Brent Nongbri is a post-doctoral research fellow in early Christianity at Macquarie University in Sydney, Australia. His 2013 book, Before Religion: A History of a Modern Concept, offers a corrective to the modern concept of religion “as a universal phenomenon, a part of the ‘natural’ human experience that is essentially the same across cultures and throughout history.”
Nongbri shows that the idea of religion as a sphere of life distinct from politics, economics, or science is a recent development in European history—a development that has been projected outward in space and backward in time with the result that religion now appears to be a natural and necessary part of our world…. [He] demonstrates that in antiquity, there was no conceptual arena that could be designated as “religious” as opposed to “secular.” [publisher’s description]
There is a particularly interesting twist on this theme in Chapter 4. Nongbri writes about Pope Gregory XIII’s 1580 designation of November 27th as the feast day for a then familiar Saint Josaphat of India.
The tale of Barlaam and Ioasaph was extremely popular in many versions and languages all across the late medieval Christian world. Once attributed to the 7th century John of Damascus, it was likely transcribed from a Georgian version by the 11th century monk Euthymius and then translated into Greek.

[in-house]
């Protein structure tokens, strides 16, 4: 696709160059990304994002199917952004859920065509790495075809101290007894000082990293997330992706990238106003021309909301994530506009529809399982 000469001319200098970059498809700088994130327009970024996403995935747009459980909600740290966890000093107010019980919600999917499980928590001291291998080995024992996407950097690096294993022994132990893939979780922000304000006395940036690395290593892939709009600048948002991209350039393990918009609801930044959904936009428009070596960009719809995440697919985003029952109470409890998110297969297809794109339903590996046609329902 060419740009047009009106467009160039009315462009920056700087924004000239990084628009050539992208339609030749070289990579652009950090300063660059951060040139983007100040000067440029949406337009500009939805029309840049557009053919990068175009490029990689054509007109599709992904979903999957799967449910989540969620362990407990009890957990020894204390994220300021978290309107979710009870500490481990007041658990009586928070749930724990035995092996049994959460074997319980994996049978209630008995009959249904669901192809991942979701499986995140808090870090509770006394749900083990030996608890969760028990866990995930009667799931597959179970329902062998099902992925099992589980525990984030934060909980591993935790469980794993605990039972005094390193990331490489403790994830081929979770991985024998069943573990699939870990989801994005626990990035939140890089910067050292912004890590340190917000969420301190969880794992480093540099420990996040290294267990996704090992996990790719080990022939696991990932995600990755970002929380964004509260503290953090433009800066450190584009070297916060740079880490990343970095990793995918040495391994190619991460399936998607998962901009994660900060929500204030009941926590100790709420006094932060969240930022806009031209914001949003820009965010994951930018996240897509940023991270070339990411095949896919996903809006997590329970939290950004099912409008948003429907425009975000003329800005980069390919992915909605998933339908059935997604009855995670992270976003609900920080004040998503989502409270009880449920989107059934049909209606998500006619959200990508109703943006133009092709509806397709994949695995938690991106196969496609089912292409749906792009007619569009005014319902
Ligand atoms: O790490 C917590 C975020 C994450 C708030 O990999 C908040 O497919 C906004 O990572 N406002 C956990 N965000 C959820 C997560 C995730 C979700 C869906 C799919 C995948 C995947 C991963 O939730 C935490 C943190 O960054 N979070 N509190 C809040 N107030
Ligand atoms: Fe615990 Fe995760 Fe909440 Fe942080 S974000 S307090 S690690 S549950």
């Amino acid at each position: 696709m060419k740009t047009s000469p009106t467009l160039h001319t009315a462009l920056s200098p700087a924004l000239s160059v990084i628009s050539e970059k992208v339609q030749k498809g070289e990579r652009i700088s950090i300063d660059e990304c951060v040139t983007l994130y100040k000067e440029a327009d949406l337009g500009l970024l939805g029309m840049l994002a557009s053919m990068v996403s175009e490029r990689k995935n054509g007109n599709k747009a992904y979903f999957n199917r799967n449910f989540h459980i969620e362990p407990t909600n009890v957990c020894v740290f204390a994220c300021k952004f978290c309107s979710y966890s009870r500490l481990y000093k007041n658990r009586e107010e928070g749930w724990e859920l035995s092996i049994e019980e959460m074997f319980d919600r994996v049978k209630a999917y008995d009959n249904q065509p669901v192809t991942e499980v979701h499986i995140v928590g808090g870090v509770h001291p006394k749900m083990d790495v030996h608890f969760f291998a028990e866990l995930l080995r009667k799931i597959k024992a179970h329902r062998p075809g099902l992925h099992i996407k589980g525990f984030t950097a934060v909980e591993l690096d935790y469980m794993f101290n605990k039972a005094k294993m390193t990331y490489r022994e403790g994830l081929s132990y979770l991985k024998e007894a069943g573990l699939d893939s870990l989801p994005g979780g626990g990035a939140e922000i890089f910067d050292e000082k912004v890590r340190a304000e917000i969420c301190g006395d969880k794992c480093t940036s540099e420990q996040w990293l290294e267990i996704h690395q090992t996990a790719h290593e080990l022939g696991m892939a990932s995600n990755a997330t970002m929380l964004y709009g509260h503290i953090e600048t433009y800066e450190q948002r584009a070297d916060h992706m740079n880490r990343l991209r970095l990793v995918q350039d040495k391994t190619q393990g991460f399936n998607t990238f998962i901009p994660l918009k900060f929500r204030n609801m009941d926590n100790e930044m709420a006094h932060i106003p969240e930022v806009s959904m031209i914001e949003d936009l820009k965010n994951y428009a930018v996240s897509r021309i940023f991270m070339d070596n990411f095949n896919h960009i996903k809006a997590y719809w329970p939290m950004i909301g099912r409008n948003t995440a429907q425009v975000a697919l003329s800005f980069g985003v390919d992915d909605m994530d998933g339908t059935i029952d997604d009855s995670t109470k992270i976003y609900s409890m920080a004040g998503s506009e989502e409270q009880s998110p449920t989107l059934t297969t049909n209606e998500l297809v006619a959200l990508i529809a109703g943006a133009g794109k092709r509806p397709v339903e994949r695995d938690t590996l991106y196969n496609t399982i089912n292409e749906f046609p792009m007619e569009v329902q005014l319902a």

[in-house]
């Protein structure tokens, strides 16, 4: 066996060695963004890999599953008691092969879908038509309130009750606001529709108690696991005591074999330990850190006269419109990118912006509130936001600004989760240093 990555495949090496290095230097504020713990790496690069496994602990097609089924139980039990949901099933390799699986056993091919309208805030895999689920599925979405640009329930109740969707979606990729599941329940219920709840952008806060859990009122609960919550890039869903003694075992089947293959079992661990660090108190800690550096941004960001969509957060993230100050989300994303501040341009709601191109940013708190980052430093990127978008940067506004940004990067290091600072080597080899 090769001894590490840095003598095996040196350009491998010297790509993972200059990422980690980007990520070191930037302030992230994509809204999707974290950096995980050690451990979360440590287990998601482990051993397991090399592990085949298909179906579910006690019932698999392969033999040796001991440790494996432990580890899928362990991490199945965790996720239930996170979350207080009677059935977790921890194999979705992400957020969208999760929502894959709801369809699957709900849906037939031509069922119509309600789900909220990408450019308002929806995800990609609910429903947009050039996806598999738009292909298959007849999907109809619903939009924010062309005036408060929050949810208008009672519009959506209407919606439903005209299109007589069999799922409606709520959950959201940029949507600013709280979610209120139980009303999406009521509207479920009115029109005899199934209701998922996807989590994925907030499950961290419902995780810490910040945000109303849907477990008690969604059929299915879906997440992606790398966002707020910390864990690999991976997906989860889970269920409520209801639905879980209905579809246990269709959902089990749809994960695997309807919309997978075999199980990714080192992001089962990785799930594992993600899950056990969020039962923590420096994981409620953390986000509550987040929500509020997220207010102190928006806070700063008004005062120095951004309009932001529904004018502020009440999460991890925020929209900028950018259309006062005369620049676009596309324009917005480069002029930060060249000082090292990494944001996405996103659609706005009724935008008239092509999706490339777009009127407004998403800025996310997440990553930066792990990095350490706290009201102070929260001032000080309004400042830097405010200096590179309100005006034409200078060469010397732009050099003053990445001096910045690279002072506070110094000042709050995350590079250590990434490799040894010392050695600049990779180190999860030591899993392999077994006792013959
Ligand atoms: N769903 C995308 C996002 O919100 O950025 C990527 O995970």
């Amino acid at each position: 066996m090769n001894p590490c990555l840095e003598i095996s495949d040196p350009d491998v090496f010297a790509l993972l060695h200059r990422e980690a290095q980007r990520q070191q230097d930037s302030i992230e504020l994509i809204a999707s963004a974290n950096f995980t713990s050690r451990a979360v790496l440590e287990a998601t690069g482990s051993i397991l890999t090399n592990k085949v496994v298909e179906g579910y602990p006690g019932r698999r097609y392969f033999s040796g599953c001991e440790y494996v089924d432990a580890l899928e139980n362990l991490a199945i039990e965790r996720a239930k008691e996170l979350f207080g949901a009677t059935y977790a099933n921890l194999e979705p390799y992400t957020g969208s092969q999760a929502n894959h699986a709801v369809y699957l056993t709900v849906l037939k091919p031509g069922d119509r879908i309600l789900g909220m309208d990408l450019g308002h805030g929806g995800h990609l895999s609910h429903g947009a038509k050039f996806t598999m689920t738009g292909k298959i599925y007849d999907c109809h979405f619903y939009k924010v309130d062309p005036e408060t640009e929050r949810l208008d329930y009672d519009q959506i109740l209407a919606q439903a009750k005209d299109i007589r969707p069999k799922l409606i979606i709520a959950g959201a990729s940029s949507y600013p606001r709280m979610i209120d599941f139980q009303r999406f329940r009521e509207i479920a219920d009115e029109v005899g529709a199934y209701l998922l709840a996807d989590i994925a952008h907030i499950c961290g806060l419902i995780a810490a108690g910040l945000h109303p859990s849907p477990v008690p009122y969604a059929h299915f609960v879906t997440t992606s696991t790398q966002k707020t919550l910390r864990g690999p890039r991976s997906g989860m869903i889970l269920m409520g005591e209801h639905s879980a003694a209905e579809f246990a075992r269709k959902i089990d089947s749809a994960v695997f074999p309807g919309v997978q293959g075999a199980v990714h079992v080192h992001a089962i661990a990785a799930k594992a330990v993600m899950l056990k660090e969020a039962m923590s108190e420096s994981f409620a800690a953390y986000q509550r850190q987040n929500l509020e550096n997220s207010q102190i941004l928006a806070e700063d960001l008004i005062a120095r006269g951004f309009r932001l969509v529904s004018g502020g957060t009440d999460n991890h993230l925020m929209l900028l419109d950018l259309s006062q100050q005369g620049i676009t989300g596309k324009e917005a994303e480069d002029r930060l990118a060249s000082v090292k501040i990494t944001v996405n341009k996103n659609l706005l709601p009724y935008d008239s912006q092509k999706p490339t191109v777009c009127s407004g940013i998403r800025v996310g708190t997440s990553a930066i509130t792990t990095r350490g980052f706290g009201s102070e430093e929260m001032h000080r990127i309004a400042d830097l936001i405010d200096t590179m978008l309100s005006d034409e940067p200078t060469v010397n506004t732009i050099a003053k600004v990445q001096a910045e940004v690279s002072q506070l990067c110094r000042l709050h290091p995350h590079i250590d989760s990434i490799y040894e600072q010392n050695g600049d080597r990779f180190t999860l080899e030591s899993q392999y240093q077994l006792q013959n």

Here is the twist in the story: Latin Josaphat > Greek Iouasaph > Georgian Iodaspah > Arabic Bodhasaf > Sanskrit Bodhisattva. The tale of the young prince Josaphat is recognizably a Christianized retelling of the early life of Siddhārtha Gautama, the Buddha.
As Nongbri explains, while Josaphat’s tale was well known in late medieval Europe and the Mediterranean, it was not until the 19th century that most Christians in the West knew of the Buddha. Only when Buddhist manuscripts began to be translated and studied in the West did scholars recognize the origins of the Josaphat story.
For Nongbri, there is a special importance for this travel of the tale from Sanskrit through the classical medieval languages into the vernacular languages of Christian Europe.
The story of this complex of texts…illustrate[s] another instance of premodern people handling what modern people would designate as “another religion” in a way that does not at all invoke the idea of religion. (81-82)
An added twist is that the Christianized story was likely carried from the East back to the West by Manichaean Christians who had gone as far as China. Mani himself was known in Chinese literature as “Mani the Buddha of Light (Moni guangfo). As Nongbri writes,
Nevertheless, Jesus remained a key figure even for these [Chinese] Manichaeans, who at times seemed to fully identify Jesus with the Buddha as Jesus-Buddha (Yishu fo). (76)
And so it is.
Saint Josaphat announcing his departure. 13th century Greek manuscript. Mt. Athos, Iviron cod. 463